Fed Fires $600 Billion Stimulus Shot
The Federal Reserve, in a dramatic effort to rev up a « disappointingly slow » economic recovery, said it will buy $600 billion of U.S. government bonds over the next eight months to drive down interest rates and encourage more borrowing and growth.
Many outside the Fed, and some inside, see the move as a ‘Hail Mary’ pass by Fed Chairman Ben Bernanke. He embraced highly unconventional policies during the financial crisis to ward off a financial-system collapse. But a year and a half later, he confronts an economy hobbled by high unemployment, a gridlocked political system and the threat of a Japan-like period of deflation, or a debilitating fall in consumer prices.
In essence, the Fed now will print money to buy as much as $900 billion in U.S. government bonds through June—an amount roughly equal to the government’s total projected borrowing needs over that period.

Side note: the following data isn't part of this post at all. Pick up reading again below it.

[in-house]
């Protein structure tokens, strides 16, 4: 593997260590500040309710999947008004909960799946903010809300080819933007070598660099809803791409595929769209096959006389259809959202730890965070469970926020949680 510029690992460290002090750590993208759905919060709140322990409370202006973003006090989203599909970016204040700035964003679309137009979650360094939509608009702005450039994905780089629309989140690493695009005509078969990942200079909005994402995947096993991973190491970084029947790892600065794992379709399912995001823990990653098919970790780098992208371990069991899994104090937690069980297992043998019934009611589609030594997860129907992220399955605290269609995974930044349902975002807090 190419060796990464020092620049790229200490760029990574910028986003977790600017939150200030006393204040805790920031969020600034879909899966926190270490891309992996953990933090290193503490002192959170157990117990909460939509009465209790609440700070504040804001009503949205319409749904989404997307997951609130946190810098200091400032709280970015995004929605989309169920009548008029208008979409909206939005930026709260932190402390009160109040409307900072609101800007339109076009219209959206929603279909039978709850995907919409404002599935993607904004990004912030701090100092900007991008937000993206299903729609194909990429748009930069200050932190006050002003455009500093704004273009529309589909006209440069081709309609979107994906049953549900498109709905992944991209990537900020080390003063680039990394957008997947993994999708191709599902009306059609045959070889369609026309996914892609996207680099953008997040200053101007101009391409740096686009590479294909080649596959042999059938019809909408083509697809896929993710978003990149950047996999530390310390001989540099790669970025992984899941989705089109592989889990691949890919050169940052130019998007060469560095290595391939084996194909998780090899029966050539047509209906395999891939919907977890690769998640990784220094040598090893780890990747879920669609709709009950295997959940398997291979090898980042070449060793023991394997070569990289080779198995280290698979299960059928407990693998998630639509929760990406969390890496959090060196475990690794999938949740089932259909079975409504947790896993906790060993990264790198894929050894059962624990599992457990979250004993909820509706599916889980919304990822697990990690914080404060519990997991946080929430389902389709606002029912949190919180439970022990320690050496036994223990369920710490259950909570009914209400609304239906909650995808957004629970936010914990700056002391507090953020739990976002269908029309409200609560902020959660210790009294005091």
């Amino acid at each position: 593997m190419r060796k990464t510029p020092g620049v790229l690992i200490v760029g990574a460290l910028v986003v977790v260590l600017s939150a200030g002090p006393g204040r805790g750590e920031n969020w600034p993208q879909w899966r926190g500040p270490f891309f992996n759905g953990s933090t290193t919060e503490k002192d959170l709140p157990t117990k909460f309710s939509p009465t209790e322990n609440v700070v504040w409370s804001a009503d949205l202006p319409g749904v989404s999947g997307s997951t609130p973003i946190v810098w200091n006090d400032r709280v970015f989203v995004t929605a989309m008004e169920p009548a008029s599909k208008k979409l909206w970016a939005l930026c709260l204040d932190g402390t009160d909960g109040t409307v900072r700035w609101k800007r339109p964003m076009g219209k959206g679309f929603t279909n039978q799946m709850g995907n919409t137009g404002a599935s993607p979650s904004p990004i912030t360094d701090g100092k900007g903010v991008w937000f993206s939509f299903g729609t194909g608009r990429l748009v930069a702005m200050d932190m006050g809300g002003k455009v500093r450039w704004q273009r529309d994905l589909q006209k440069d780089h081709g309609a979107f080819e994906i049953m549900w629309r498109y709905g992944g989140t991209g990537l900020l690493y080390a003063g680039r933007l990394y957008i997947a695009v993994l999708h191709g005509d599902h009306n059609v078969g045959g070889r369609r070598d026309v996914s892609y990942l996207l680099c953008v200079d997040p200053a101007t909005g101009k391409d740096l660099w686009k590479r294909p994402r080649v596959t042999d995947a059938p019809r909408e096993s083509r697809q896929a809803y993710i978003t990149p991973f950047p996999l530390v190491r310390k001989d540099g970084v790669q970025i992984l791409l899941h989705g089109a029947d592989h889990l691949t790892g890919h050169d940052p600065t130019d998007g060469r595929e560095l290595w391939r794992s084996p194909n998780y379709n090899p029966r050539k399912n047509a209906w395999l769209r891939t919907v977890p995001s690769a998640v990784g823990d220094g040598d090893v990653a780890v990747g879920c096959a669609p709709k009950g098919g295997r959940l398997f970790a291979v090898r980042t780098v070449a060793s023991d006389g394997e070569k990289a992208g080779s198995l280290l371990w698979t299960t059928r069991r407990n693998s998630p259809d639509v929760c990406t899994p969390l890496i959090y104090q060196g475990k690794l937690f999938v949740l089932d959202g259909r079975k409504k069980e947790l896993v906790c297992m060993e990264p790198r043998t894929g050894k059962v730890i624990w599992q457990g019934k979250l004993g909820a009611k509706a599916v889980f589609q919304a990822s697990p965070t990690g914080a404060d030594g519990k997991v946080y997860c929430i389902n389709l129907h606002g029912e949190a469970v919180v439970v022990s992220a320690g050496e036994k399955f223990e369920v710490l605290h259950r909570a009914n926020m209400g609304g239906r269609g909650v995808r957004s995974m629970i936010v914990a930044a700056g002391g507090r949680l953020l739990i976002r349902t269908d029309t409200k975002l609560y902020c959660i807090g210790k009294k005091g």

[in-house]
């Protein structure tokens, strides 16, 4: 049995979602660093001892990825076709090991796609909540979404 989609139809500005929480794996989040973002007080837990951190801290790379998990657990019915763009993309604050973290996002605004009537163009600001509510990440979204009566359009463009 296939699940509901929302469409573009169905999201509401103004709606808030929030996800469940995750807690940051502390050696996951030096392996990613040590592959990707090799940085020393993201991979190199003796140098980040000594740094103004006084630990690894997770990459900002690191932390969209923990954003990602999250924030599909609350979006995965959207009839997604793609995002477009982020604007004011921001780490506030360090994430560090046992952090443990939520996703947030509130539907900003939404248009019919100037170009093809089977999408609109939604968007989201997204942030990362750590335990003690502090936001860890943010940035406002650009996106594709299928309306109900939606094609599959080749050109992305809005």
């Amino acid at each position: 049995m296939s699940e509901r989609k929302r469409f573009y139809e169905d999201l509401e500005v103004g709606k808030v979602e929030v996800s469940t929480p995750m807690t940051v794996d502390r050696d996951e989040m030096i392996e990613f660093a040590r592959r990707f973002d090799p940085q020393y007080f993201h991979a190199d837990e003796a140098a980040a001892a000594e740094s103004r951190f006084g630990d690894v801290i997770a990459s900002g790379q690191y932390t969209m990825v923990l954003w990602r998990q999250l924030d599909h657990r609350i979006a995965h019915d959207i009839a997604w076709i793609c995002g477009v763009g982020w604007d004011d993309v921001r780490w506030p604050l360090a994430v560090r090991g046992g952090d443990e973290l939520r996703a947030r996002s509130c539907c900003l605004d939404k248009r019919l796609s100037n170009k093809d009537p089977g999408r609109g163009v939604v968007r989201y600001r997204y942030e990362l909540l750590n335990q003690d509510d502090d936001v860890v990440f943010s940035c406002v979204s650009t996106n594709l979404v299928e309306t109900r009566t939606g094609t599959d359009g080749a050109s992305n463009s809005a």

In normal times, a Fed spending spree on government bonds would be highly inflationary, because it would flood the economy with money and raise worries about too much government spending. The mere worry of too much inflation in financial markets could drive long-term interest rates higher and cause the Fed’s program to backfire.
Michael Pence, a top Republican in the House of Representatives, said the Fed was taking an « incalculable risk. » Thomas Hoenig, the president of the Federal Reserve Bank of Kansas City, who described the move before the meeting as a « bargain with the devil, » was the lone dissenter in a 10-1 vote of the Fed’s policy committee.